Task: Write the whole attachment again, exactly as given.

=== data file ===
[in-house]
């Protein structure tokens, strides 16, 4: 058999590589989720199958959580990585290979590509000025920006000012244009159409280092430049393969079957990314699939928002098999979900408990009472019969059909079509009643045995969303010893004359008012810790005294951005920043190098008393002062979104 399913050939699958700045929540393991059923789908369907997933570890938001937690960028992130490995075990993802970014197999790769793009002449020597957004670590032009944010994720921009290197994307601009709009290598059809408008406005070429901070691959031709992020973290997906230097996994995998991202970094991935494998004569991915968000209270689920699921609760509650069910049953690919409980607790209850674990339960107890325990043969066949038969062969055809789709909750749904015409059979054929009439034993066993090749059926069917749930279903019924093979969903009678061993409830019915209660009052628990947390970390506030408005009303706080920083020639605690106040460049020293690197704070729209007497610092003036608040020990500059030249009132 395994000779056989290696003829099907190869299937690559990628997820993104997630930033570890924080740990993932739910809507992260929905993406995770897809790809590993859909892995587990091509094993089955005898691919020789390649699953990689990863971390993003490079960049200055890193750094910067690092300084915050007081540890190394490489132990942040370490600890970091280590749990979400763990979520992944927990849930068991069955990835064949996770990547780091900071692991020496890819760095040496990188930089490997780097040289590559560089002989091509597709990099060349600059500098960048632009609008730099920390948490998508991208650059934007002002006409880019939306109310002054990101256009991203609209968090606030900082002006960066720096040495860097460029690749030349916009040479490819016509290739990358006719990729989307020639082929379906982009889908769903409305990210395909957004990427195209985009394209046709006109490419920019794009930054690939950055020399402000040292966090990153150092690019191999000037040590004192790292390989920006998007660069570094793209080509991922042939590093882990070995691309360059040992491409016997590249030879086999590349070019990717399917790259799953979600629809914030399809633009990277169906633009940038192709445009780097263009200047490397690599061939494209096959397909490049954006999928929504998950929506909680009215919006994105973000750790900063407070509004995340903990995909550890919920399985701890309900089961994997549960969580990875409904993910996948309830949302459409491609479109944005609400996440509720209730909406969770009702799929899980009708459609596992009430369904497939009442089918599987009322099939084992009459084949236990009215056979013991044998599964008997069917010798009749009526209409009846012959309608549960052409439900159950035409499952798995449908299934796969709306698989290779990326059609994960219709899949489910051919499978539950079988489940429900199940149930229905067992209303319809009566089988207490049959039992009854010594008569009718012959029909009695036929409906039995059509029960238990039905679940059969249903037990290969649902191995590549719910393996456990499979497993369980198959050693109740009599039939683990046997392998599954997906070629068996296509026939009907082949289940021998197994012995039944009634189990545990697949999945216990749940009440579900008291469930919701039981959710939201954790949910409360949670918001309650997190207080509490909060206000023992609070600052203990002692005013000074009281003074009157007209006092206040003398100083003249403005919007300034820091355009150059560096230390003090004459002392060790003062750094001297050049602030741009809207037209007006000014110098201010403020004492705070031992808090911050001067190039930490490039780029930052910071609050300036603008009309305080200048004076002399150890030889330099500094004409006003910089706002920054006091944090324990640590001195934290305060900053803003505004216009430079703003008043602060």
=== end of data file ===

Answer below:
[in-house]
């Protein structure tokens, strides 16, 4: 058999590589989720199958959580990585290979590509000025920006000012244009159409280092430049393969079957990314699939928002098999979900408990009472019969059909079509009643045995969303010893004359008012810790005294951005920043190098008393002062979104 399913050939699958700045929540393991059923789908369907997933570890938001937690960028992130490995075990993802970014197999790769793009002449020597957004670590032009944010994720921009290197994307601009709009290598059809408008406005070429901070691959031709992020973290997906230097996994995998991202970094991935494998004569991915968000209270689920699921609760509650069910049953690919409980607790209850674990339960107890325990043969066949038969062969055809789709909750749904015409059979054929009439034993066993090749059926069917749930279903019924093979969903009678061993409830019915209660009052628990947390970390506030408005009303706080920083020639605690106040460049020293690197704070729209007497610092003036608040020990500059030249009132 395994000779056989290696003829099907190869299937690559990628997820993104997630930033570890924080740990993932739910809507992260929905993406995770897809790809590993859909892995587990091509094993089955005898691919020789390649699953990689990863971390993003490079960049200055890193750094910067690092300084915050007081540890190394490489132990942040370490600890970091280590749990979400763990979520992944927990849930068991069955990835064949996770990547780091900071692991020496890819760095040496990188930089490997780097040289590559560089002989091509597709990099060349600059500098960048632009609008730099920390948490998508991208650059934007002002006409880019939306109310002054990101256009991203609209968090606030900082002006960066720096040495860097460029690749030349916009040479490819016509290739990358006719990729989307020639082929379906982009889908769903409305990210395909957004990427195209985009394209046709006109490419920019794009930054690939950055020399402000040292966090990153150092690019191999000037040590004192790292390989920006998007660069570094793209080509991922042939590093882990070995691309360059040992491409016997590249030879086999590349070019990717399917790259799953979600629809914030399809633009990277169906633009940038192709445009780097263009200047490397690599061939494209096959397909490049954006999928929504998950929506909680009215919006994105973000750790900063407070509004995340903990995909550890919920399985701890309900089961994997549960969580990875409904993910996948309830949302459409491609479109944005609400996440509720209730909406969770009702799929899980009708459609596992009430369904497939009442089918599987009322099939084992009459084949236990009215056979013991044998599964008997069917010798009749009526209409009846012959309608549960052409439900159950035409499952798995449908299934796969709306698989290779990326059609994960219709899949489910051919499978539950079988489940429900199940149930229905067992209303319809009566089988207490049959039992009854010594008569009718012959029909009695036929409906039995059509029960238990039905679940059969249903037990290969649902191995590549719910393996456990499979497993369980198959050693109740009599039939683990046997392998599954997906070629068996296509026939009907082949289940021998197994012995039944009634189990545990697949999945216990749940009440579900008291469930919701039981959710939201954790949910409360949670918001309650997190207080509490909060206000023992609070600052203990002692005013000074009281003074009157007209006092206040003398100083003249403005919007300034820091355009150059560096230390003090004459002392060790003062750094001297050049602030741009809207037209007006000014110098201010403020004492705070031992808090911050001067190039930490490039780029930052910071609050300036603008009309305080200048004076002399150890030889330099500094004409006003910089706002920054006091944090324990640590001195934290305060900053803003505004216009430079703003008043602060």